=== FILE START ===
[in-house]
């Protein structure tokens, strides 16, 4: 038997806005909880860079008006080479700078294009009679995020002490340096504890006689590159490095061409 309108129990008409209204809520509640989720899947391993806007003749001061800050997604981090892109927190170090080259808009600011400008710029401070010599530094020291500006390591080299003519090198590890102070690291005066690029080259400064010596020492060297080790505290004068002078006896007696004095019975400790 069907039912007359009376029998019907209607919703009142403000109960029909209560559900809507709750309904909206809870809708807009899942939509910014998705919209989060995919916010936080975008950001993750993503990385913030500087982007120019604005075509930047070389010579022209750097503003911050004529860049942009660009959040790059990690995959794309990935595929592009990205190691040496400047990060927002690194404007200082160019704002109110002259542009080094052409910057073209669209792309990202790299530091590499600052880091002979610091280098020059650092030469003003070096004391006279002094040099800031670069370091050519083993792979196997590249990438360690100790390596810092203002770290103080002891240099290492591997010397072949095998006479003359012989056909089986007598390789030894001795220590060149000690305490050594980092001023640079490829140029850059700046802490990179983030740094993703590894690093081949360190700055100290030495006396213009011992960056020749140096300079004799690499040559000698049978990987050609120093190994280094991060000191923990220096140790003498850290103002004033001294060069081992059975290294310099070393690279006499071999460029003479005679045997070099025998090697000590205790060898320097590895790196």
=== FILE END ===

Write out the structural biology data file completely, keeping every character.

[in-house]
């Protein structure tokens, strides 16, 4: 038997806005909880860079008006080479700078294009009679995020002490340096504890006689590159490095061409 309108129990008409209204809520509640989720899947391993806007003749001061800050997604981090892109927190170090080259808009600011400008710029401070010599530094020291500006390591080299003519090198590890102070690291005066690029080259400064010596020492060297080790505290004068002078006896007696004095019975400790 069907039912007359009376029998019907209607919703009142403000109960029909209560559900809507709750309904909206809870809708807009899942939509910014998705919209989060995919916010936080975008950001993750993503990385913030500087982007120019604005075509930047070389010579022209750097503003911050004529860049942009660009959040790059990690995959794309990935595929592009990205190691040496400047990060927002690194404007200082160019704002109110002259542009080094052409910057073209669209792309990202790299530091590499600052880091002979610091280098020059650092030469003003070096004391006279002094040099800031670069370091050519083993792979196997590249990438360690100790390596810092203002770290103080002891240099290492591997010397072949095998006479003359012989056909089986007598390789030894001795220590060149000690305490050594980092001023640079490829140029850059700046802490990179983030740094993703590894690093081949360190700055100290030495006396213009011992960056020749140096300079004799690499040559000698049978990987050609120093190994280094991060000191923990220096140790003498850290103002004033001294060069081992059975290294310099070393690279006499071999460029003479005679045997070099025998090697000590205790060898320097590895790196």